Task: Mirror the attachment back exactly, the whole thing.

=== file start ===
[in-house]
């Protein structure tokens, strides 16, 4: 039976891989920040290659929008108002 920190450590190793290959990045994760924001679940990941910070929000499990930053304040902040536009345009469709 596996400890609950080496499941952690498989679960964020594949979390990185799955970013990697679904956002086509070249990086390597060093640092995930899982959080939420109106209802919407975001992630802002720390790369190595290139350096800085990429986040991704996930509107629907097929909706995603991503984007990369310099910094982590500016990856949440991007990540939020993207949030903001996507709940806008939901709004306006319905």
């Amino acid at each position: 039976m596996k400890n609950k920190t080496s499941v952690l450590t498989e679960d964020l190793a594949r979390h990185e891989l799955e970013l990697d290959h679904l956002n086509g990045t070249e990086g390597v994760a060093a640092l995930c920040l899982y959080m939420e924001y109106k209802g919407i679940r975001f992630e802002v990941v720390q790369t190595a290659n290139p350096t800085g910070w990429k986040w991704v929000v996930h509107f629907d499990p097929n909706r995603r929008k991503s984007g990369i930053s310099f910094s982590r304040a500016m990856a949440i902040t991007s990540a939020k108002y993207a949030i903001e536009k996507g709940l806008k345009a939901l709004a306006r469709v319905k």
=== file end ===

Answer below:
[in-house]
């Protein structure tokens, strides 16, 4: 039976891989920040290659929008108002 920190450590190793290959990045994760924001679940990941910070929000499990930053304040902040536009345009469709 596996400890609950080496499941952690498989679960964020594949979390990185799955970013990697679904956002086509070249990086390597060093640092995930899982959080939420109106209802919407975001992630802002720390790369190595290139350096800085990429986040991704996930509107629907097929909706995603991503984007990369310099910094982590500016990856949440991007990540939020993207949030903001996507709940806008939901709004306006319905």
């Amino acid at each position: 039976m596996k400890n609950k920190t080496s499941v952690l450590t498989e679960d964020l190793a594949r979390h990185e891989l799955e970013l990697d290959h679904l956002n086509g990045t070249e990086g390597v994760a060093a640092l995930c920040l899982y959080m939420e924001y109106k209802g919407i679940r975001f992630e802002v990941v720390q790369t190595a290659n290139p350096t800085g910070w990429k986040w991704v929000v996930h509107f629907d499990p097929n909706r995603r929008k991503s984007g990369i930053s310099f910094s982590r304040a500016m990856a949440i902040t991007s990540a939020k108002y993207a949030i903001e536009k996507g709940l806008k345009a939901l709004a306006r469709v319905k």